I have really been inspired to sew lately and I wanted to share with you some sewing projects to get you started on your very own sewing adventure. Since it is spring I have selected up-cycling projects as I find whenever I take out my spring and summer clothes I often notice they are not in as good of a condition as I thought they were when I put them away last fall. Sometimes it's just a matter of not liking the style anymore or finding them too ratty to wear or maybe they just don't fit quite right anymore. This is a great time to be creative with your wardrobe, up-cycle what you can and re-purpose the rest. I remember as a young person learning about how material was used ‘back in the day’ and having this lesson really resonate with me. To summarize, I was told that ‘when a dress became old and tattered it was turned into an apron, and when the apron became tattered it was turned into rags, and when the rags became worn they were used to stuff mattresses.’ I googled this and happened upon a wonderful little treasure from 1883. This concept was written about in the Cultivator and Country Gentleman volume 48 under the heading Utilizing Old Garments. I have included a link to this digitized book and have also included a segment from page 929 which I typed out as the original text is quite difficult to read. The passage I have written out can be viewed at the bottom of this post.
Now I may not be that frugal but I do hate to see waste especially in the fashion industry. So what I have for you today are some great tutorials on how to up-cycle fabric in some fun and creative projects. The first link I have selected shows you how to make a cute headband out of old t-shirt material. The second link turns wool tights into finger-less gloves and the third link shows how to create a no-sew tote bag from a t-shirt. These three projects are very simple even for young children and they are a great way to get into up-cycling clothes. The next link is to a ‘nature pouch’ that uses a blanket stitch. This involves beginner hand-sewing and it is a wonderful introduction project. You can make this pouch with any material you have lying around the house including old clothes that you're not using anymore. The 6th link is an introduction to visible mending. Visible mending is a great way to personalize your clothes while increasing their longevity. This is a great project for those clothes that you just love and wear all the time but are starting to show their age. If visible mending interests you I encourage you to look into it more as there are many different versions and just as many useful tutorials to guide you along. The next two links show different variations for up-cycling pants the first one turns a pair of pants into classic jean shorts and the next one makes a nice pair of joggers. This one requires a sewing machine and a little bit more experience however if you are interested in this pattern I would encourage you to try it even if you are a beginner. I am so excited to be sharing these with you and I hope you find a project or pattern that inspires you to bring sewing into your life!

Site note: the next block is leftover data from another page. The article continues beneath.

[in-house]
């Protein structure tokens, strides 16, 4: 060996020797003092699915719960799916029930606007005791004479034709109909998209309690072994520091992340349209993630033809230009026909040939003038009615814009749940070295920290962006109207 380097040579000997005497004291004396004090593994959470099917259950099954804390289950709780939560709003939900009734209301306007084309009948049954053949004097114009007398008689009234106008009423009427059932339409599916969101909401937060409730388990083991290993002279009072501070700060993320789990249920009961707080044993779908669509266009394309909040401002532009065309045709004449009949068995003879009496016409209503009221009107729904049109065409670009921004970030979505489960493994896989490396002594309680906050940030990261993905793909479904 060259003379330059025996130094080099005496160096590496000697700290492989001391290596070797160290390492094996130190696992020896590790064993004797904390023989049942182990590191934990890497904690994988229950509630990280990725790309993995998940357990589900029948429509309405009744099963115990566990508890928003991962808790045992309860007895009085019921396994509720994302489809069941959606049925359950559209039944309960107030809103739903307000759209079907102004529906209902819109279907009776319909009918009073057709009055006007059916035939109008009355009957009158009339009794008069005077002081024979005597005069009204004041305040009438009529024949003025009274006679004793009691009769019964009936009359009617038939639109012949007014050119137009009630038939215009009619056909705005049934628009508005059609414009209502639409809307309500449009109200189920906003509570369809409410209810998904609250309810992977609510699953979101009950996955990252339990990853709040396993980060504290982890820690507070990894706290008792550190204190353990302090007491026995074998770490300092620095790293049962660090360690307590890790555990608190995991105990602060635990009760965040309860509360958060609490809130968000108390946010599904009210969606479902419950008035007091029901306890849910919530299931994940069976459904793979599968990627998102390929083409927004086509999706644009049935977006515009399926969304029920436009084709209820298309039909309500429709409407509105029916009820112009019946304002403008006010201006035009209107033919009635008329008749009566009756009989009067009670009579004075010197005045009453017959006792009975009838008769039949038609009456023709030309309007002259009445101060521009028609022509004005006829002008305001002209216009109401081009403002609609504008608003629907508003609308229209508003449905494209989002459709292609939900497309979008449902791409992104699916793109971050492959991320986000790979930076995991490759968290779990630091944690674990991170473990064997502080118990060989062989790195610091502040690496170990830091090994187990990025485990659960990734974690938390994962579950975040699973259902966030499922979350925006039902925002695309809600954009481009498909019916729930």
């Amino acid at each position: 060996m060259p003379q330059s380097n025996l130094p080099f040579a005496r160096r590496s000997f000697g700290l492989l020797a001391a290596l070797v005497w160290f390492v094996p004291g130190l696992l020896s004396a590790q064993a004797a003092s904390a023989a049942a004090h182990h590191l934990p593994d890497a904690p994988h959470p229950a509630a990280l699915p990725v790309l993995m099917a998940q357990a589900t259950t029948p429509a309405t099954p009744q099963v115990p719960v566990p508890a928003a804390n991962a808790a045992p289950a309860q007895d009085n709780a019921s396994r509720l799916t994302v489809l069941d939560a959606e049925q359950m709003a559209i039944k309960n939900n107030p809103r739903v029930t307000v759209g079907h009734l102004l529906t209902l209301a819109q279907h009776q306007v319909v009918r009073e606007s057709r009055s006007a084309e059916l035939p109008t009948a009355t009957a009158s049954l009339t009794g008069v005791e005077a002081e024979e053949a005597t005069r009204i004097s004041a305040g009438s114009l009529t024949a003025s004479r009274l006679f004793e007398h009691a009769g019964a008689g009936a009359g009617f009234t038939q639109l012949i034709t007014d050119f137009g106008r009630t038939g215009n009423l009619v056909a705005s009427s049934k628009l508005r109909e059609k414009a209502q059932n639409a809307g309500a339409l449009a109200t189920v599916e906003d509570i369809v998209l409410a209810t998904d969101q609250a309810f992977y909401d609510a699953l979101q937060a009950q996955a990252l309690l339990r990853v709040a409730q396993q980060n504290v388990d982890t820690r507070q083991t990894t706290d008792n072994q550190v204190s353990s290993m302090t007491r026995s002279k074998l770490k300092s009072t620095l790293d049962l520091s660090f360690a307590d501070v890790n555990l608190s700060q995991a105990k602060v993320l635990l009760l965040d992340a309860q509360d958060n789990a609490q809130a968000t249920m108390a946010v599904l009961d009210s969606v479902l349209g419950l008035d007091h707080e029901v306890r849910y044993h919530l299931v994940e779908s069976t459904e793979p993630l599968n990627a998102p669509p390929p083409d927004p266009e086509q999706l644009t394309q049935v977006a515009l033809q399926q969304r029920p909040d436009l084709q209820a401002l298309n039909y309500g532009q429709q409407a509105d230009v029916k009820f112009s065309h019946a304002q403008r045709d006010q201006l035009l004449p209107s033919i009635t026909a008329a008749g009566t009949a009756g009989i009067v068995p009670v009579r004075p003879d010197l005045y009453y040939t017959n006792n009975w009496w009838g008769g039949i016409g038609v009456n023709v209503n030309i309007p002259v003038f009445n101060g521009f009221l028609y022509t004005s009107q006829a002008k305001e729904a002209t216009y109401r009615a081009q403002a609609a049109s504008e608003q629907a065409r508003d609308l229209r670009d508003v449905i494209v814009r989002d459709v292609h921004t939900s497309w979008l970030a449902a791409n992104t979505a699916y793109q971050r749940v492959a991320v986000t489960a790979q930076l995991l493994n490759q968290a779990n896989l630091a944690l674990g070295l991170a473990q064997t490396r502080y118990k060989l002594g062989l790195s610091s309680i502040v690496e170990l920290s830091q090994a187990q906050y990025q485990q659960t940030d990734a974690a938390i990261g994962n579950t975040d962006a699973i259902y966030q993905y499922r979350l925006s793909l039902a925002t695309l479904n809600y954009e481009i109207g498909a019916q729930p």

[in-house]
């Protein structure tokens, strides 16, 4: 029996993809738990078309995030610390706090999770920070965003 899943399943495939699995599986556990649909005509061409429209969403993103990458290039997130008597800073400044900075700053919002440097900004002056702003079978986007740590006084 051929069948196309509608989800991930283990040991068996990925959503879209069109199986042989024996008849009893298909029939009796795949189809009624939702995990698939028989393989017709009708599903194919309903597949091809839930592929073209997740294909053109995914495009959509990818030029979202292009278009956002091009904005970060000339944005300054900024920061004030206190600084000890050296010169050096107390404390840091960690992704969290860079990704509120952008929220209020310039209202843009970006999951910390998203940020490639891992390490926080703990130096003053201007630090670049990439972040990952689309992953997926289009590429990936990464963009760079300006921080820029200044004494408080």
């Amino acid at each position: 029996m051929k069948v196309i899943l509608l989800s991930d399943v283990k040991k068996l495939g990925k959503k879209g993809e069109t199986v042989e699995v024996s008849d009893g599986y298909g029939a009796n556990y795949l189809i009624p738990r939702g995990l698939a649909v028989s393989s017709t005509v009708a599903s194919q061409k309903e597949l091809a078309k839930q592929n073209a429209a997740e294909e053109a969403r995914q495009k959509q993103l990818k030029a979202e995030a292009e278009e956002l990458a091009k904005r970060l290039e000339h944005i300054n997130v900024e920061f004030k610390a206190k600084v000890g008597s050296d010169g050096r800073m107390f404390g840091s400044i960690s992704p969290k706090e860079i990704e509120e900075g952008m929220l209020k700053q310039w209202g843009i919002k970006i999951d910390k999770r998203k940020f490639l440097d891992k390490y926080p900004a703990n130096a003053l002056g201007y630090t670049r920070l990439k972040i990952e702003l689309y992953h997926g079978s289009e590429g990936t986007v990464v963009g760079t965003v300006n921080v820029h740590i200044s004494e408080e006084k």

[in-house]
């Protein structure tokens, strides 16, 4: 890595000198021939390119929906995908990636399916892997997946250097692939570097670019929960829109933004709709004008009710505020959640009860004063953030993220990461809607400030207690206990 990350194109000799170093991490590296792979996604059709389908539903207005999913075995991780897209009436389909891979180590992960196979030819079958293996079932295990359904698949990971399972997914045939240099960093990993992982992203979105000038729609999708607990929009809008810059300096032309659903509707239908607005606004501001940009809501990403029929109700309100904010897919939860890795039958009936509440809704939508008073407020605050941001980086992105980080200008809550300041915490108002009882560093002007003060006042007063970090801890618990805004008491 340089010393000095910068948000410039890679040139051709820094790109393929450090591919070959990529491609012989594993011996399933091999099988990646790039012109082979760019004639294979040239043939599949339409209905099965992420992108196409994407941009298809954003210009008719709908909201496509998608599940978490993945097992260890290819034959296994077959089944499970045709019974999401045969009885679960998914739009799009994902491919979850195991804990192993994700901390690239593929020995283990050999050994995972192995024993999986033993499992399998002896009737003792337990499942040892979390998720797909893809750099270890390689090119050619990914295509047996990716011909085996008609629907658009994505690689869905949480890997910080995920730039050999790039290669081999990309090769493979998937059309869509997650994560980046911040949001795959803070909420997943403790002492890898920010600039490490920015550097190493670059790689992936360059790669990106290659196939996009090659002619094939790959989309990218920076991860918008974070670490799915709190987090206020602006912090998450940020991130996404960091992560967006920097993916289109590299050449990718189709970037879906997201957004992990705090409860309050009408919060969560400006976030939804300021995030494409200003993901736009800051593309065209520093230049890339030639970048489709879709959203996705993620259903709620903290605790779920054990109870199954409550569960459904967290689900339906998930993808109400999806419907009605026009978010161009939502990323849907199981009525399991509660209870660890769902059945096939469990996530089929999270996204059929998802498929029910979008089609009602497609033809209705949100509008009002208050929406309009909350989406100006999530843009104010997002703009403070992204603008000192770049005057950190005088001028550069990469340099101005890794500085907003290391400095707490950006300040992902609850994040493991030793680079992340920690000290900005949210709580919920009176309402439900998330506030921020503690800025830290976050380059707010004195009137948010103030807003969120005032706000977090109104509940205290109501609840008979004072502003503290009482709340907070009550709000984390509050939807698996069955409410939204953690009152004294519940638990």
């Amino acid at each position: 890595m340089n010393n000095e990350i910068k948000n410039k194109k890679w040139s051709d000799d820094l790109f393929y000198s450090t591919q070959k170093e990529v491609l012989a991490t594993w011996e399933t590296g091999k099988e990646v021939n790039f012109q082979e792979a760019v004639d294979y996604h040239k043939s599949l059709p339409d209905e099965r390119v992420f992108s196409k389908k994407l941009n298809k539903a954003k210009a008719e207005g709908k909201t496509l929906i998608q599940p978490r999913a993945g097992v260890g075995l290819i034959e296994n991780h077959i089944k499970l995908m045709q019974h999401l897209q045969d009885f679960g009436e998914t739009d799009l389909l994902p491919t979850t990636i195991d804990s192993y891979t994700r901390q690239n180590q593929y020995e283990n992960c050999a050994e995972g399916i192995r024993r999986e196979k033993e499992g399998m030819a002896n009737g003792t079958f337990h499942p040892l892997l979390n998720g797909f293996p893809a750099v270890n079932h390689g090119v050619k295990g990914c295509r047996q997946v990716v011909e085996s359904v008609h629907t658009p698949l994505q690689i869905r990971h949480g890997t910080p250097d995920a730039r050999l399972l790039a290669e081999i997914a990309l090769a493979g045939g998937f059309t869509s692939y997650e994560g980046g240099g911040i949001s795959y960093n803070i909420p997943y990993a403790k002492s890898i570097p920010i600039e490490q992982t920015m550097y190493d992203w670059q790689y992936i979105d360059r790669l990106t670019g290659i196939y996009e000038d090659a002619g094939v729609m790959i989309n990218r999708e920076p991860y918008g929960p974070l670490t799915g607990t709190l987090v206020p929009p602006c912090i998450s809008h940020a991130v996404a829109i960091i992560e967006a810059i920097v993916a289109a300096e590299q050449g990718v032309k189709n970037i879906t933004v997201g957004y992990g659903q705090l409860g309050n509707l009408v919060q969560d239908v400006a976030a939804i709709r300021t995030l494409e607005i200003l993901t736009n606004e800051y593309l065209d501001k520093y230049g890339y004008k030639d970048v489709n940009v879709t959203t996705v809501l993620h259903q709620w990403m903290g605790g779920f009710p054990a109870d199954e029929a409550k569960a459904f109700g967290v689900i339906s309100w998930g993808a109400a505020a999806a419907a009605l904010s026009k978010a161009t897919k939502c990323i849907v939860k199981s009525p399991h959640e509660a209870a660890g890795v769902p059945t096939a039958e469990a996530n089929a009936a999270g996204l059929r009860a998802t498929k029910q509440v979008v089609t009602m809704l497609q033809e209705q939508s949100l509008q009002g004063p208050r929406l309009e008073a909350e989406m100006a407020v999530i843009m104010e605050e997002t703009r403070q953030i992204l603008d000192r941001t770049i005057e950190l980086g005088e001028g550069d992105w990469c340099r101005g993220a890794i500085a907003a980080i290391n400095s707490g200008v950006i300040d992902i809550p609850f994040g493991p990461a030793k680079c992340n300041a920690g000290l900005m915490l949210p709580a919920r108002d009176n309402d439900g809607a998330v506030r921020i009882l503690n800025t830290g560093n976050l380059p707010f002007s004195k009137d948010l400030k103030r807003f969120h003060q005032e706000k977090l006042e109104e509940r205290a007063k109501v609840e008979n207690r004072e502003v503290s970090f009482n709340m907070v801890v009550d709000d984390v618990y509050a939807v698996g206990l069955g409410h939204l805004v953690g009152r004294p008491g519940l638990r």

Please feel free to like and share. If you do up-cycle some clothing we would love to see it! Take a picture and tag us #temiskamingartgallery.
That's it for now. Have a great day folks. Toon in tomorrow for another great art/craft idea.
Sincerely; Your friendly neighbourhood art gallery.
Utilizing Old Garments
As soon as a garment is too badly worn to be a further use in its present form it should be thoroughly cleaned in the wash tub, ripped up, and the most made of the pieces. Old dress-skirts make aprons that last half as long as new material. Cut off The frayed hem at the bottom, and put in another; hem the top also, and in this run a strip of coloured tape or a black linen shoe line, and the apron will fit the form without goring. Aprons and wastes are fit for nothing but carpet rag, and should be torn up at once. Stockings and knitted undergarments cut over nicely for the little folks, or make good dishcloths... The raveled threads of scarves, hoods and wool stockings can be knitted into rugs. The better pieces of badly worn but nice dresses last a long time if made into quilts. The ends of worn wool shawls can, with a little cotton batting, be knotted and will make a warm blanket for the crib or a little bed. Two or three old quilts can be thoroughly cleaned and covered and will make a comfortable mattress. The good parts of a heavy pantaloons will make nice leggings for the boys. Overalls make good mops, and the buttons, bands and pockets should be cut off ready for this. The good part of coloured shirts make worm linings for little dresses, quite badly worn flannels can be made over for children. The larger thin pieces should not be cut up for carpet regs, for a roll of old flannel should ever be on hand in case of illness. Soft white goods and worn out sheets should be entirely used up for carpet Rags, for one never knows when illness or accidents may require cloth and bandages.